Japanese AI-powered cancer detection startup raises $43M in series B round

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See the original story in Japanese. Tokyo-based AI Medical Service, the Japanese startup developing the AI-powered technology to detect cancerous lesions from endoscopic footage, announced on Friday that it has secured about 4.6 billion yen (about $43 million US) in a series B round. Participating investors in this round are: Globis Capital Partners(GCP) WiL Sparx Group Sony Innovation Fund by IGV(Managed by Innovation Growth Ventures, the joint venture of Sony and Daiwa Capital Holdings) Japan Lifeline (cardiovascular medical device manufacturer, TSE:7575) Japan Post Capital Aflac Ventures Ryoyo Electro (semiconductor trader, TSE:8068) SMBC Venture Capital Daiwa Corporate Investment An unnamed angel investor For the company, this follows their previous funding (series A round) worth 1 billion yen back in August of last year and brought their funding sum up to 6.2 billion yen (about $58 million US). Established by physician Dr.TOmohiro Tada, AI Medical Service has been developing an AI-powered diagnostic system for cancer detection. A survey says only 31% even among medical doctors can correctly determine the presence or absence of gastric cancer symptoms from endoscopic footage. With help from more than a few medical doctors, the company can improve the AI engine because of using hundreds of thousands of…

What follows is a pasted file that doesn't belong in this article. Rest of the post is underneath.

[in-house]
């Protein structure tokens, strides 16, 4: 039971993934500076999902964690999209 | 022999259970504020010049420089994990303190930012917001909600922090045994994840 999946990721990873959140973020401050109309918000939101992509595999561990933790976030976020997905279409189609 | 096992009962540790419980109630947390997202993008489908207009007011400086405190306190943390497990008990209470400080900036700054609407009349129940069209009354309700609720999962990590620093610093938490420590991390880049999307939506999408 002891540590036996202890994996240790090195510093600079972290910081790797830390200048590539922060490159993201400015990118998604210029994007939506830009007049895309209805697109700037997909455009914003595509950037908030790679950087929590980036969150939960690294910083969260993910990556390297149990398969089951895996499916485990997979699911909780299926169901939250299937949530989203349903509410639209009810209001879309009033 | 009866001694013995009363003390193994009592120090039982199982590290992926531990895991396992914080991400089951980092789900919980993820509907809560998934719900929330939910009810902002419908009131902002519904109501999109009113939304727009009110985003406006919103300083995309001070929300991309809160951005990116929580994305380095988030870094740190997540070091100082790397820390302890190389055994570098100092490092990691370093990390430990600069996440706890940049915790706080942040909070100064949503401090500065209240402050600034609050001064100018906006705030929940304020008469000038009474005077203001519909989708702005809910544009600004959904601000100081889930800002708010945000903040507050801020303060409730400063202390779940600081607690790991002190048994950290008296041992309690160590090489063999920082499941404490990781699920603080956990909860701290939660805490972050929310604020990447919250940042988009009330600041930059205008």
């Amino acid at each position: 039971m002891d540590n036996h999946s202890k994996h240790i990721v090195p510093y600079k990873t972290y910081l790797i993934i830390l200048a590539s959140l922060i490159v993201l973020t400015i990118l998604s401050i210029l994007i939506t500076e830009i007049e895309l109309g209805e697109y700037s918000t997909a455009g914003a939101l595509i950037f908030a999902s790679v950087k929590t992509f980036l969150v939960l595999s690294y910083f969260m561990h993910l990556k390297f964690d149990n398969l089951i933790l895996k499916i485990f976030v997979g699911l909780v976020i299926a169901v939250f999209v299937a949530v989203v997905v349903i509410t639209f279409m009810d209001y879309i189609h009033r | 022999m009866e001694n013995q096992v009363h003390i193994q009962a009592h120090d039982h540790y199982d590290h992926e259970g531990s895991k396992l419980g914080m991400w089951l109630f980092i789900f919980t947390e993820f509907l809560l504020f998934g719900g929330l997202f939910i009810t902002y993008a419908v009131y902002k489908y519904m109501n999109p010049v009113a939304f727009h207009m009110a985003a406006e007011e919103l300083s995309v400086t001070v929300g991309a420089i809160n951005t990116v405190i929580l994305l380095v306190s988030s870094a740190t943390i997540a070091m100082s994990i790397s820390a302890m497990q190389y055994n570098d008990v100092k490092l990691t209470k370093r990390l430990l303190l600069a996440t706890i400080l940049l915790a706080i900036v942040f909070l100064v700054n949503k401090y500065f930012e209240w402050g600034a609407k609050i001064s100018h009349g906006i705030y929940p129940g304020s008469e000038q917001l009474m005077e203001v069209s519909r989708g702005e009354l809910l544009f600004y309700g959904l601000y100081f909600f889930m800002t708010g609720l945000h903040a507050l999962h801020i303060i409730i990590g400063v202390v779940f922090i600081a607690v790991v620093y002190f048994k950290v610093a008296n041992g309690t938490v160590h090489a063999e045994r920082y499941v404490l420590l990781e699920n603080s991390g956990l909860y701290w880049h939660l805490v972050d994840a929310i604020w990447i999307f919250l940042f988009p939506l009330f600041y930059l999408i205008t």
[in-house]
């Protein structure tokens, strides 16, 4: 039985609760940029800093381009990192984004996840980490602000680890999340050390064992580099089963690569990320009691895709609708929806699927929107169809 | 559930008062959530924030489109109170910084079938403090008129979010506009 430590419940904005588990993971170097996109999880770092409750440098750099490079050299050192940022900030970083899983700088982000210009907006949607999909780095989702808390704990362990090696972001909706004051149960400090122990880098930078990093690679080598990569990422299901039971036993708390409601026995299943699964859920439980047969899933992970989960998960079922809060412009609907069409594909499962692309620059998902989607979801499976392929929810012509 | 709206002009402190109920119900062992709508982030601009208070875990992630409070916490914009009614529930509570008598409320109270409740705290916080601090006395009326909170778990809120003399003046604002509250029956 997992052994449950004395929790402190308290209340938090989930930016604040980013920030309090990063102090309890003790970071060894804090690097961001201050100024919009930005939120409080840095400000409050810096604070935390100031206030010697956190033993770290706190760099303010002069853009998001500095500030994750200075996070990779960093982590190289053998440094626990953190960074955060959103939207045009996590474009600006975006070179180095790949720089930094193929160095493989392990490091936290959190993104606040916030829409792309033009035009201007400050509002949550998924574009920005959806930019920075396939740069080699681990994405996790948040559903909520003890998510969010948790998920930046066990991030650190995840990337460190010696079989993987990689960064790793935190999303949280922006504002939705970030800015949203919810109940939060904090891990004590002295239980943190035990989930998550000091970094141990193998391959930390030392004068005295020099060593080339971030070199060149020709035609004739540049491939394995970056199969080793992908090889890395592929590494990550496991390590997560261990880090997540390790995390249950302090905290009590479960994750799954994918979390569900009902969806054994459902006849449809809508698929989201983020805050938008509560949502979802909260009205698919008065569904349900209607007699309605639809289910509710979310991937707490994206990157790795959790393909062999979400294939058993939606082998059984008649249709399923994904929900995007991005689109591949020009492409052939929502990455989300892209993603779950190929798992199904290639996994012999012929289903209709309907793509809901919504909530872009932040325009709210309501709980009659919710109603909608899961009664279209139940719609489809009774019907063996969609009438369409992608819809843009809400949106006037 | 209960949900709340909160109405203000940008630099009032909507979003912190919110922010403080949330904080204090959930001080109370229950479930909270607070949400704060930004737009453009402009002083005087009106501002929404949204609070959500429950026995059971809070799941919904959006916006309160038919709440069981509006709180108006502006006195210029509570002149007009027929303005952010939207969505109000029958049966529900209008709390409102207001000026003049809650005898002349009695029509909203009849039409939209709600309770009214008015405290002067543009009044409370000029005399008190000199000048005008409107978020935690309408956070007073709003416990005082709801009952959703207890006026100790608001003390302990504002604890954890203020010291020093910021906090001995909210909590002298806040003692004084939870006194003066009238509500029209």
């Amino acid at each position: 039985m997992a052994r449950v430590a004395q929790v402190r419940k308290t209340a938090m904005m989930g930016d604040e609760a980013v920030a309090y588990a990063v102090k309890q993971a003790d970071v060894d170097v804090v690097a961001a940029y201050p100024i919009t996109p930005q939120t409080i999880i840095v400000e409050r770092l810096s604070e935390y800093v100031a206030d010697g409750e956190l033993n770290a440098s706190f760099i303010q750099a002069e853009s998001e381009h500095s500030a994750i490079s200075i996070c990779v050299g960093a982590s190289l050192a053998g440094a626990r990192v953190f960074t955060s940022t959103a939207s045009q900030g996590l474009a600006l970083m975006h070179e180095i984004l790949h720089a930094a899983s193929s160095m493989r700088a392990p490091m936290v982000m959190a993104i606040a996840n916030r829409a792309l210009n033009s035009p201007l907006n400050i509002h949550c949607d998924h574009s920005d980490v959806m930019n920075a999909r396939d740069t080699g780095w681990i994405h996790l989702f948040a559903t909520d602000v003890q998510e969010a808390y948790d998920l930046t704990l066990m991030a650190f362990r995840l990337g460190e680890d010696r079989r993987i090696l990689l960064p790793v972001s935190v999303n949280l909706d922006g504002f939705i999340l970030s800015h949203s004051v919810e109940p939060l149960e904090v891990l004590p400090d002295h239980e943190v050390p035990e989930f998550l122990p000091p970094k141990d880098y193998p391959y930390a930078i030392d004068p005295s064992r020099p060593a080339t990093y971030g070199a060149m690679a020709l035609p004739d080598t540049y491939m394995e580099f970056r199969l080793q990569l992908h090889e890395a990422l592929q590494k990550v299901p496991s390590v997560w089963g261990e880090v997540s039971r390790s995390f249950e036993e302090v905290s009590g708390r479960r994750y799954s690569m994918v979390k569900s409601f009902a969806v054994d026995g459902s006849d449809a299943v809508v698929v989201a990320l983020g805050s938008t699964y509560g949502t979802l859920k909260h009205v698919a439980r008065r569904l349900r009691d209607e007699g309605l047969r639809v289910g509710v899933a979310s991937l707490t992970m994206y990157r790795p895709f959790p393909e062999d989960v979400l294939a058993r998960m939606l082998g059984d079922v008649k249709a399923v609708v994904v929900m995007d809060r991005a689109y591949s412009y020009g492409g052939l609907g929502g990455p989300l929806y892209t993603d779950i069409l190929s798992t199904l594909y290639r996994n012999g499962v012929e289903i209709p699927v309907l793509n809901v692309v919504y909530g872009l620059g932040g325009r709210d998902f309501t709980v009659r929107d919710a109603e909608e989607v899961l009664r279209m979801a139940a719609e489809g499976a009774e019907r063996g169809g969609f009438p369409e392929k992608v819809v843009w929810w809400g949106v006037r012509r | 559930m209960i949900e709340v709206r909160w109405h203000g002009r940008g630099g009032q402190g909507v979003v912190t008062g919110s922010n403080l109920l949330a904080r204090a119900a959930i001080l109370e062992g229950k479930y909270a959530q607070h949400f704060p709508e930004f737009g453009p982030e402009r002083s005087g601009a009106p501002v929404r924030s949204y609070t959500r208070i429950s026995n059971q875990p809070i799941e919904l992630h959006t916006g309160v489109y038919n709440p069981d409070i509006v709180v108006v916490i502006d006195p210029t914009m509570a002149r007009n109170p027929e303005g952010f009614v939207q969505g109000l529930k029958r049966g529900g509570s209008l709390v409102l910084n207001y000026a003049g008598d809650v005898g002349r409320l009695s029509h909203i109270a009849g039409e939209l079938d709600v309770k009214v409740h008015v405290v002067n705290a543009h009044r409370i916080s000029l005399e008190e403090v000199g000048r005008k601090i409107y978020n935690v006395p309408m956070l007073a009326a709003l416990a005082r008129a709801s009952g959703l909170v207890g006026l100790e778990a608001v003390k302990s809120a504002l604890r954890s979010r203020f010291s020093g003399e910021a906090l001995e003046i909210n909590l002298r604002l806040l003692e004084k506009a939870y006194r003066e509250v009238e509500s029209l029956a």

incubate-camp-10th-ai-medical-1

See the original story in Japanese.

Tokyo-based AI Medical Service, the Japanese startup developing the AI-powered technology to detect cancerous lesions from endoscopic footage, announced on Friday that it has secured about 4.6 billion yen (about $43 million US) in a series B round.

Participating investors in this round are:

  • Globis Capital Partners(GCP)
  • WiL
  • Sparx Group